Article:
Corruption's bad for your wealth

The scale of fraud in Brussels has swept away complacency about the probity of EU officials
WHY IS the European Commission so corrupt? There may be a mass sacking this week of the 20 Brussels commissioners, if the MEPs vote by a two-thirds majority on Thursday in favour of a no-confidence motion. Whether or not they do, the new attention on the scale of fraud and corruption in Brussels has suddenly swept away any complacency about the probity of the European Union's civil servants.

But why on earth should this have happened? Why should the ethical standards be so much lower in Brussels than they are, for example, in Whitehall? Anti-Europeans will declare that fraud is just an inevitable part of the whole European Union rip-off - that it is part of the European culture to cheat - but that sort of response does not really carry much credibility. There must be something structurally wrong, too, for Europe is, by global standards, a relatively uncorrupt continent.

I have just been looking at the latest figures compiled by Transparency International, the Berlin-based pressure group that seeks to identify corruption and tackle it. The interesting thing here is that most European Union countries come towards the top of the corruption league - or, more properly, the corruption perception league. Transparency measures how corrupt people feel their countries are, rather than calculating an absolute level of dishonesty. Denmark, Finland and Sweden are seen as relatively uncorrupt, with the Netherlands, the UK and Luxembourg not far behind. At the bottom of the EU league comes Italy, followed by Greece, Belgium, Spain and France.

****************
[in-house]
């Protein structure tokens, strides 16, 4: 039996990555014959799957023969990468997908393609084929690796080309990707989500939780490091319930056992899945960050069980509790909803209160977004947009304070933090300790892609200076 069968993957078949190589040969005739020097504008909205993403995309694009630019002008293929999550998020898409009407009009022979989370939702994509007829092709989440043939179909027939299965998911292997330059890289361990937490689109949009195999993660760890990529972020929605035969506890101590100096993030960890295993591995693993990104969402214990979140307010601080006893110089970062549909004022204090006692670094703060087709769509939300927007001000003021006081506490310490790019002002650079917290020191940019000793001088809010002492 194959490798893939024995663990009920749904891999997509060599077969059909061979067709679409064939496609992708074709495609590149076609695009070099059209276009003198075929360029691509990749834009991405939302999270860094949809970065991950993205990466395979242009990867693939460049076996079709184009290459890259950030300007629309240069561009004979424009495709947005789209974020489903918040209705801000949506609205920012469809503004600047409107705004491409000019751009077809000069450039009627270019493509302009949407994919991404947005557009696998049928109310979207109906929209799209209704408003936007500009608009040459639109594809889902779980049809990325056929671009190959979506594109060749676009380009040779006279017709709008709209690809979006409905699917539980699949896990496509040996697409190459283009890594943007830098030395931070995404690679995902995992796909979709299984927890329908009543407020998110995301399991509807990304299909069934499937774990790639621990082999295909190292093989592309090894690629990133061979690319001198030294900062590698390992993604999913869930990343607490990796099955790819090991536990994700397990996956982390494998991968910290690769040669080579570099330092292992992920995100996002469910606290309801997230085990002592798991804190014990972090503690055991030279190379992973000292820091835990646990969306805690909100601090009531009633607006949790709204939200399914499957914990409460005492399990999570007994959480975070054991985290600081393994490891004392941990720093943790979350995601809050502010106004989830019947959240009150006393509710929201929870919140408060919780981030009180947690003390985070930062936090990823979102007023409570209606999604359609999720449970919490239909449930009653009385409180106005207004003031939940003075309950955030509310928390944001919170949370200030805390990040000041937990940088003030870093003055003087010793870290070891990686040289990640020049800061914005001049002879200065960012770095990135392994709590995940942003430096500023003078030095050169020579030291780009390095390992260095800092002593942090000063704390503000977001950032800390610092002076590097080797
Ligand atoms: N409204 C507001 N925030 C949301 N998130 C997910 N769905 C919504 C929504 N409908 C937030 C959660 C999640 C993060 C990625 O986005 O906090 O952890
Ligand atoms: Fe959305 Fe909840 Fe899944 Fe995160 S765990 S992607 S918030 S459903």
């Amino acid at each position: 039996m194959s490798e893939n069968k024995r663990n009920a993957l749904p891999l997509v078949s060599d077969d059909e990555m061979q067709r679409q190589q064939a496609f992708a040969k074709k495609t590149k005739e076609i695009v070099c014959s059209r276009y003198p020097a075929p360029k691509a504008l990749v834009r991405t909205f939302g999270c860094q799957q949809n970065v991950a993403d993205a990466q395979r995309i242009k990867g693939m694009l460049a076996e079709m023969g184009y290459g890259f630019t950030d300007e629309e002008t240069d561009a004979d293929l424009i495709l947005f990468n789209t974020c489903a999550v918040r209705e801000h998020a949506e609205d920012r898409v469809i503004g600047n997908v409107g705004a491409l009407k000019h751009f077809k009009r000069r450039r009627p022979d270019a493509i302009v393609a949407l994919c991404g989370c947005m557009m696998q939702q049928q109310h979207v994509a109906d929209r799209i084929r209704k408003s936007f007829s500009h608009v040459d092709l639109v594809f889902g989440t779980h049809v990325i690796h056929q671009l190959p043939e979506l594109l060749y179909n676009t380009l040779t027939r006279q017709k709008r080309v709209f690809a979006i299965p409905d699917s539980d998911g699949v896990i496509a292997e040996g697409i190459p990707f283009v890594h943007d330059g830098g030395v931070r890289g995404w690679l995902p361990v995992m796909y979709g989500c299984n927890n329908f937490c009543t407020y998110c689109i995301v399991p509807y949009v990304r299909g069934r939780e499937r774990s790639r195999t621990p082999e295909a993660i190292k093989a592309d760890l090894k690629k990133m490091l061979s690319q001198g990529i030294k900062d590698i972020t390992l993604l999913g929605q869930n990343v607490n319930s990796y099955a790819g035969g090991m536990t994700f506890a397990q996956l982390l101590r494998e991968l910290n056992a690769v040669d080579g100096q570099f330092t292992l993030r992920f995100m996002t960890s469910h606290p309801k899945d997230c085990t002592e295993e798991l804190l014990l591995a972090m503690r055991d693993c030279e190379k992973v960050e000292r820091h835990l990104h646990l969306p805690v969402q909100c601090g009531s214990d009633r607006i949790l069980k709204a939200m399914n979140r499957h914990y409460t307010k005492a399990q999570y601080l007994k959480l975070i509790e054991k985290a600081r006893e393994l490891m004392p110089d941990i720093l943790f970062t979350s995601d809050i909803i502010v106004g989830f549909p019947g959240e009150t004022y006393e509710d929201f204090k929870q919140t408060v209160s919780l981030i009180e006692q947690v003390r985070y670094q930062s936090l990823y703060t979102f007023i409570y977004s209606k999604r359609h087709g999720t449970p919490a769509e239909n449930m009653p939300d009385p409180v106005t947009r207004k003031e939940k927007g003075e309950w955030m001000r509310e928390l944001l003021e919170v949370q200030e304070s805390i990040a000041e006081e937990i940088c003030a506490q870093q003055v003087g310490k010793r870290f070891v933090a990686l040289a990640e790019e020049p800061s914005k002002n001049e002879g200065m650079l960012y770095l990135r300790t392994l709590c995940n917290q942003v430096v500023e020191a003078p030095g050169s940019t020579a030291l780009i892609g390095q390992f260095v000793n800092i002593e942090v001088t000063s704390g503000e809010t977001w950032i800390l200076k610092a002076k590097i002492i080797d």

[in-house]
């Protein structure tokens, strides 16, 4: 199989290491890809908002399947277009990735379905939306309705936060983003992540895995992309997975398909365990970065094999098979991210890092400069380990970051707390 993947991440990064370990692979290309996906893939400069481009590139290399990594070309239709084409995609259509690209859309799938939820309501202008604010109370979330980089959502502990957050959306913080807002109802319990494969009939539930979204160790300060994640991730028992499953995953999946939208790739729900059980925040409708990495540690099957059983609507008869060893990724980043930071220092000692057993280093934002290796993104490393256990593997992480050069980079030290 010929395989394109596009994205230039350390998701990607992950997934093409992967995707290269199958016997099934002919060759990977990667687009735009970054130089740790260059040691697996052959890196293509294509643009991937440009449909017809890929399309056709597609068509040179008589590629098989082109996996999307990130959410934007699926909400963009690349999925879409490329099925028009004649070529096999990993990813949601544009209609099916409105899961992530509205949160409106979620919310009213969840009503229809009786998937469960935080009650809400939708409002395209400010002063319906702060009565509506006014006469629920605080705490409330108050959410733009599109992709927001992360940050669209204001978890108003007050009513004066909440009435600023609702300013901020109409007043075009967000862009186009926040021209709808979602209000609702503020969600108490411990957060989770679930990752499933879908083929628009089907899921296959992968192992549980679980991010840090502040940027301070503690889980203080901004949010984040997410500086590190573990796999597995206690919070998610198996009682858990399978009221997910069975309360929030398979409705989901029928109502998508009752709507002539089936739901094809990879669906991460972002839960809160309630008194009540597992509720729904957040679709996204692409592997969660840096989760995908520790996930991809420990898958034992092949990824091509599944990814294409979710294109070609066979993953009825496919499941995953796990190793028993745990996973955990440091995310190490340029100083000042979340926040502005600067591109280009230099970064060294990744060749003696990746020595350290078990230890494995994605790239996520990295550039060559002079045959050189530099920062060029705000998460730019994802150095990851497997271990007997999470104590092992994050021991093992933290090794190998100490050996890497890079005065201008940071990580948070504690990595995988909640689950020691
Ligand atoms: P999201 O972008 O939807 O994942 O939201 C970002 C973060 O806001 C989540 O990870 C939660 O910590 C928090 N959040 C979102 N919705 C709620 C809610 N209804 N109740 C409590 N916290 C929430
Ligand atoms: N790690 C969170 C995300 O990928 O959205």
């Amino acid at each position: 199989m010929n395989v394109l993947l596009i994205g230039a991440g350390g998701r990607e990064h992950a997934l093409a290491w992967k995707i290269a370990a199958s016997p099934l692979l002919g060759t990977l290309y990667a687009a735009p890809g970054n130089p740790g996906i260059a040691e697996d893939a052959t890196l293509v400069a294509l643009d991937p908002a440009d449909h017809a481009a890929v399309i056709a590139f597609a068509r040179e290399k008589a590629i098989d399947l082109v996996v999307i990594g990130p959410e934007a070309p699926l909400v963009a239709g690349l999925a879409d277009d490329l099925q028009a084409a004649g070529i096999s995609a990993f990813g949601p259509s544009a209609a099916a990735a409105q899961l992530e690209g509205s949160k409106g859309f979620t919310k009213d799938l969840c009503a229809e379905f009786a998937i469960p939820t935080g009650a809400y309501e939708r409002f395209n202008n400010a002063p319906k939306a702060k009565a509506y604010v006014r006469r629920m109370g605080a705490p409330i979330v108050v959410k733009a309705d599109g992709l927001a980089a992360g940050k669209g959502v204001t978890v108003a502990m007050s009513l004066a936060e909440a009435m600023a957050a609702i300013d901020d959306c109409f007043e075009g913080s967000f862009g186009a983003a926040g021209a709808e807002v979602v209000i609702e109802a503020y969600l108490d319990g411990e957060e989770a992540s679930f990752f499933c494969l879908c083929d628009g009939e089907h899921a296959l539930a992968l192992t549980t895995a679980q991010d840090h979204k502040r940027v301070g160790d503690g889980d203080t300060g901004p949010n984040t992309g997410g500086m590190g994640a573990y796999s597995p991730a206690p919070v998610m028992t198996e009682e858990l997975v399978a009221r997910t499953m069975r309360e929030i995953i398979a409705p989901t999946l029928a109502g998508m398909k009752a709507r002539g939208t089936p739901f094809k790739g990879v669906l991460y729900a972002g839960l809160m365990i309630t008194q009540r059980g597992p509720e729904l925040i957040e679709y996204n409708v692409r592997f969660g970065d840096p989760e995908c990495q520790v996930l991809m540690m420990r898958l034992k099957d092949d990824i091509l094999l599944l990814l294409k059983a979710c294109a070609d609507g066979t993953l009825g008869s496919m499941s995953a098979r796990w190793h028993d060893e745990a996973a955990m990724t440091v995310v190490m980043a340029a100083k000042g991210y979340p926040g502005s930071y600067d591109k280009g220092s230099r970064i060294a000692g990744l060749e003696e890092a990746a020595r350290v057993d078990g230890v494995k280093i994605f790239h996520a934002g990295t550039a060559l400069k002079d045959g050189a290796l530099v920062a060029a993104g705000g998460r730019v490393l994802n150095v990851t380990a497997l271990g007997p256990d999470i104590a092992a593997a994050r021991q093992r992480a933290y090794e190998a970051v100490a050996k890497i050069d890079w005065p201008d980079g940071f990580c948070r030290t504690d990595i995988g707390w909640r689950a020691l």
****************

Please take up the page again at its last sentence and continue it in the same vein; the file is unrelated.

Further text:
But even the most determinedly corrupt members of the EU pale into insignificance beside some non-European nations. If you want corruption delivered in true industrial quantities, go to the bottom five in the league: Cameroon, Paraguay, Honduras, Nigeria and Tanzania. In Cameroon they regard their place in pole position with a certain bravado: in a survey of 800 people in Yaounde and Douala, no fewer than 77 per cent of the people questioned agreed that their country was the most corrupt in the world.

I wonder what the burghers of Brussels would say if asked a similar question about the commission. It is notable that a Spaniard and a French commissioner are under the darkest clouds, while the chief whistle-blower was a Dutchman. However, since even the Finnish and Swedish commissioners are being criticised too, I don't think we can attribute a propensity to be perceived as corrupt to national characteristics, however tempting that may seem. Besides, it was an Italian MEP, Rinaldo Bontempi, who carried out the report on corruption which was adopted by the European Parliament last October. So perceived corruption in Europe cannot be attributed to individual nationalities. There must be something wrong with the system.

Just what that is, will gradually emerge over the next few months. Do not expect any simple, single structural failure to be revealed. Instead, what will probably come out will be a combination of detailed auditing failures and evidence that a culture of "other people's money" has been allowed to develop. I would be less concerned about the auditing failures than the cultural failure, for the former is much easier to correct. You just beef up the auditing system. The more deep-seated problem is that EU funds, taken indirectly from a taxpayer in a country hundreds of miles away, do not need to be spent with the same care as national funds.